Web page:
Reasons You Are Unable to Sleep
Increased gadget use
Increased dependence on gadgets for entertainment or relaxation after the pandemic could be one of the culprits behind impaired sleep. Being on the phone during bedtime could be eating into your sleep. Blue light emitted from phones impairs the release of the sleep hormone ‘melatonin’. Melatonin is produced about 2 hours before bedtime, and the brain links the blue light emitted from screens to daytime, affecting the sleep hormone’s effects.
Have you ever compromised on your sleep cause you had to juggle work, chores, socializing and other tasks on your plate? Sleep is often not prioritized by many and is taken for granted, especially by youngsters. Having an irregular sleep schedule or staying up late can affect getting a good night’s sleep. In the long term, it can also seriously affect one’s day to day activities at work or college among others. A regular sleep schedule is highly beneficial as it enables optimal functioning and reduces stress.
Senior citizens may face trouble sleeping due to age-related illnesses such as Alzheimer‘s disease. Other causes may include pain due to chronic illnesses, insomnia, or the need to urinate often. Some also find that it gets difficult to fall asleep as they age. Many individuals keep waking up throughout the night or way earlier in the morning as less time is spent in deep sleep. Due to frequent disruptions in sleep, older people may feel tired or sleep-deprived even if their total sleep time remains unchanged. Taking warm milk or avoiding caffeine before bedtime and not taking naps during the day can help improve sleep for the elderly.
Caffeine and alcohol
Increased caffeine or alcohol intake before bedtime is not advisable. It is recommended to not take caffeine six hours before bed as it can affect the duration and efficiency of sleep. Alcohol can also result in disintegrated sleep as consuming an excessive amount doesn’t result in deep sleep that makes one feel refreshed in the morning. Alcohol consumption before bedtime also affects sleep by causing dehydration.
Individuals suffering from mental health issues such as depression or anxiety can have a hard time falling asleep. They might sleep very little or sleep too much. Anxiety and sleep are also closely connected with each other. While anxiety can hinder sleep, one can also get anxious just worrying about not getting proper sleep.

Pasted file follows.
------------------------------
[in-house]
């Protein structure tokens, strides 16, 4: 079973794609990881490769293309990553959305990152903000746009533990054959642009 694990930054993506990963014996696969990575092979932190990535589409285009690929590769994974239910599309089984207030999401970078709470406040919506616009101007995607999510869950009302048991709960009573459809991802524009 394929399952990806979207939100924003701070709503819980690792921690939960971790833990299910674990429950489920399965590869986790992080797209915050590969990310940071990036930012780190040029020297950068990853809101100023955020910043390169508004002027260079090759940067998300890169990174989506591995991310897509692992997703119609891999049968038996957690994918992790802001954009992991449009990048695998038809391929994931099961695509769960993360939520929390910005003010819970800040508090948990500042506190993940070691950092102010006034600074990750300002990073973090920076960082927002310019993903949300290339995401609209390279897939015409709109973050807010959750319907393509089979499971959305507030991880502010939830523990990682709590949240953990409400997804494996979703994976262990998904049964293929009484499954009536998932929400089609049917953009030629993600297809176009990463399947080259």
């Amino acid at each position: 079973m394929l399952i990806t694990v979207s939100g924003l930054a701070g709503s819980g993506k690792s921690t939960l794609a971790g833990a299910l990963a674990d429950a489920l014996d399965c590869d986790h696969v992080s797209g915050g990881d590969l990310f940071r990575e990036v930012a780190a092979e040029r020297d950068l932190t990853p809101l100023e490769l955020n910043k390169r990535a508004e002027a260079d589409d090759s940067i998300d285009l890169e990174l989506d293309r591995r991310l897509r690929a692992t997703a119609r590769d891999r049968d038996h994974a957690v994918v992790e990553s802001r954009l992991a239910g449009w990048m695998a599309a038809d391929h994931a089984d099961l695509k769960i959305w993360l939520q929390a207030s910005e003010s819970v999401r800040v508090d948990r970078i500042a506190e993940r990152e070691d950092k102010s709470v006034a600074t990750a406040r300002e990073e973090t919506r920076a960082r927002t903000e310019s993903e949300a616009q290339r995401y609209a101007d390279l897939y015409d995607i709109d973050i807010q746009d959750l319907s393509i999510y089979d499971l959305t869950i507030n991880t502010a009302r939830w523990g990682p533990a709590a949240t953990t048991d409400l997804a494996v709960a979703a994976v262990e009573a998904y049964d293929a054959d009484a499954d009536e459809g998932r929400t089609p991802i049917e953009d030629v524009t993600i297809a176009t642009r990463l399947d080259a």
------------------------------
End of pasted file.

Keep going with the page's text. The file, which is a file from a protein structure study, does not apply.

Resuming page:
Multiple life events such as relationship or health issues, family disturbances or work pressure can cause stress and make it difficult to get a good night’s sleep. In response to stress, chemicals are released that raise the heart rate and increase alertness for the body to react to danger, also making it difficult to sleep.
Sleep disorders like insomnia, parasomnia or sleep apnea can seriously contribute to one’s sleep problems. Insomnia makes it difficult to sleep for the required time or causes one to wake up too early. Insomnia can also be a symptom of mental health issues like anxiety or depression. Those with parasomnias experience sleep disruption due to movements and behaviors such as sleepwalking, sleep talking, sleep terror and sleep paralysis. Sleep Apnea often goes undiagnosed. People with sleep apnea often have trouble breathing as it stops and restarts multiple times during sleep.
As the effect of chemicals varies from person to person, some medicines for illnesses like asthma, heart problems, psychiatric disorders, thyroid conditions, or cancer can interfere with sleep. Heart medications for high blood pressure or angina such as beta blockers might lead to insomnia. Over-the-counter medicines for colds or headaches and even painkillers also interrupt sleep and make one feel groggy during the day. While antihistamines can lead to drowsiness, decongestants can cause insomnia.
A heavy workout within an hour of bedtime will make it difficult for an individual to fall asleep. Exercise raises the heart rate and stimulates the nervous system, making it tough for the body to relax. High-intensity workouts closer to bedtime make the relaxation process even slower. A study in 1997 found that exercising in the evening led to delayed melatonin production 24 hours later, affecting sleep the next day.
Poor sleep environment
Noise or light in the bedroom might make it uncomfortable to relax or get uninterrupted sleep. Streetlights, night lights or even a cluttered room can translate into sleep problems. Light in the room during bedtime can upset the internal clock and make one unable to fall asleep.
Unusual work schedule
Working unusual hours like graveyard shifts or early morning shifts can affect one’s circadian rhythm. The sleep one gets may not be very refreshing due to resting during odd hours. Sleeping against the clock, as one tries to sleep during the daytime when the body expects to be awake, makes it difficult to get a proper shuteye. Frequent or random rotations in shift timings make it impossible to have a regular sleep pattern. As per studies, proper shift rotations help employees be more productive and efficient.
Eating protein close to bedtime
Food like meat before bedtime may not result in a smooth sleeping session as protein takes a long time and more energy to digest. During sleep, the body’s digestion process slows down by up to 50 percent. It is advised to have carbohydrates for good sleep as it helps in the release of serotonin, known to aid sleep. (IANS)